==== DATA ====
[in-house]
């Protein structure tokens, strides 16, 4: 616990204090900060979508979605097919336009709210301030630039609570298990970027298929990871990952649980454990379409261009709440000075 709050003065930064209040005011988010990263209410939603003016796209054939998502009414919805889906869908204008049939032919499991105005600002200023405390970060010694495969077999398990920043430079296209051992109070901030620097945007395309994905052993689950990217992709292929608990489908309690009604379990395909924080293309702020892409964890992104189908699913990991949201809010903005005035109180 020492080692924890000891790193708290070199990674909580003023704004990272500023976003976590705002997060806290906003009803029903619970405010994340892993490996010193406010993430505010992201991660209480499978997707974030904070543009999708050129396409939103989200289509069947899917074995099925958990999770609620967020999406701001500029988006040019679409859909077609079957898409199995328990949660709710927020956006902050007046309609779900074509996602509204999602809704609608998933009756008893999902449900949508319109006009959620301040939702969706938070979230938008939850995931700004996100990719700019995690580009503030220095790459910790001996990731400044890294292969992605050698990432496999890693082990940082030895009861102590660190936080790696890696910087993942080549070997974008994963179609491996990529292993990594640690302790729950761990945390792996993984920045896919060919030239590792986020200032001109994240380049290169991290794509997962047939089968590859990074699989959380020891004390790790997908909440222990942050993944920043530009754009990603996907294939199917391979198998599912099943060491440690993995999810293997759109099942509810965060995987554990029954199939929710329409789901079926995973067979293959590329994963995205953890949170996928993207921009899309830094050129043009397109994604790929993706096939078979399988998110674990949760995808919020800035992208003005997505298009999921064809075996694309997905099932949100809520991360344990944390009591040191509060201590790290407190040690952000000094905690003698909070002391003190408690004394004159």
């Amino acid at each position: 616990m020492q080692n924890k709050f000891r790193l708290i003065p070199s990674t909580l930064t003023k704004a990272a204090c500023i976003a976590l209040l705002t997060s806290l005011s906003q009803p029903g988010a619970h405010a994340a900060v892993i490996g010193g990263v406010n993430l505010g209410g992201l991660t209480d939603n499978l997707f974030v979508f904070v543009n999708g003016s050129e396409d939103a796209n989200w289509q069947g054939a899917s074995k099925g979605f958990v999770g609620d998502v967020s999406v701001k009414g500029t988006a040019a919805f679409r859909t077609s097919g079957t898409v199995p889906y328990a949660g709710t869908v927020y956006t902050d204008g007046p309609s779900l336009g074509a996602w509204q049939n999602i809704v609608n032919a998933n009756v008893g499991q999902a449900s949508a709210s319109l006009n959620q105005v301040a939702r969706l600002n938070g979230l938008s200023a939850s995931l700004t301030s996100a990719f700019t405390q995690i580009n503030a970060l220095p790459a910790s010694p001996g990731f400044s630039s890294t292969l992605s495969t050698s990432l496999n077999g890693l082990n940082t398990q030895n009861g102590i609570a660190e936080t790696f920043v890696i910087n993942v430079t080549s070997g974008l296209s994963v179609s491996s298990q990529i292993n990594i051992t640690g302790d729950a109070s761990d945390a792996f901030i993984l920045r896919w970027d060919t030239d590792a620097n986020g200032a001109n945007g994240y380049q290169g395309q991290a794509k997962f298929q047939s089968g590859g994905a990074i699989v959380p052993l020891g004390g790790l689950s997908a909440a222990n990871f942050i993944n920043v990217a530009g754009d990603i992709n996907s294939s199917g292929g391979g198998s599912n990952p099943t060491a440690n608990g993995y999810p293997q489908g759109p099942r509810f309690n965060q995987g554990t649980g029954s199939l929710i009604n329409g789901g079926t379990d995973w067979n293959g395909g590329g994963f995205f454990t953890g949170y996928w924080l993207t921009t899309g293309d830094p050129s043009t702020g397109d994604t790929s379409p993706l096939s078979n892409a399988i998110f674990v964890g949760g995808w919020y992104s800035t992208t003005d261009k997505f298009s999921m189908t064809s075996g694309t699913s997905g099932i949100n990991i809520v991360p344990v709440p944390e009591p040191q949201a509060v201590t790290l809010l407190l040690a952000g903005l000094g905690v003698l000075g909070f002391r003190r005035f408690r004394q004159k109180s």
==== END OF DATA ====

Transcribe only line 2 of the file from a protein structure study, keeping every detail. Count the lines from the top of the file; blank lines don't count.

């Protein structure tokens, strides 16, 4: 616990204090900060979508979605097919336009709210301030630039609570298990970027298929990871990952649980454990379409261009709440000075 709050003065930064209040005011988010990263209410939603003016796209054939998502009414919805889906869908204008049939032919499991105005600002200023405390970060010694495969077999398990920043430079296209051992109070901030620097945007395309994905052993689950990217992709292929608990489908309690009604379990395909924080293309702020892409964890992104189908699913990991949201809010903005005035109180 020492080692924890000891790193708290070199990674909580003023704004990272500023976003976590705002997060806290906003009803029903619970405010994340892993490996010193406010993430505010992201991660209480499978997707974030904070543009999708050129396409939103989200289509069947899917074995099925958990999770609620967020999406701001500029988006040019679409859909077609079957898409199995328990949660709710927020956006902050007046309609779900074509996602509204999602809704609608998933009756008893999902449900949508319109006009959620301040939702969706938070979230938008939850995931700004996100990719700019995690580009503030220095790459910790001996990731400044890294292969992605050698990432496999890693082990940082030895009861102590660190936080790696890696910087993942080549070997974008994963179609491996990529292993990594640690302790729950761990945390792996993984920045896919060919030239590792986020200032001109994240380049290169991290794509997962047939089968590859990074699989959380020891004390790790997908909440222990942050993944920043530009754009990603996907294939199917391979198998599912099943060491440690993995999810293997759109099942509810965060995987554990029954199939929710329409789901079926995973067979293959590329994963995205953890949170996928993207921009899309830094050129043009397109994604790929993706096939078979399988998110674990949760995808919020800035992208003005997505298009999921064809075996694309997905099932949100809520991360344990944390009591040191509060201590790290407190040690952000000094905690003698909070002391003190408690004394004159």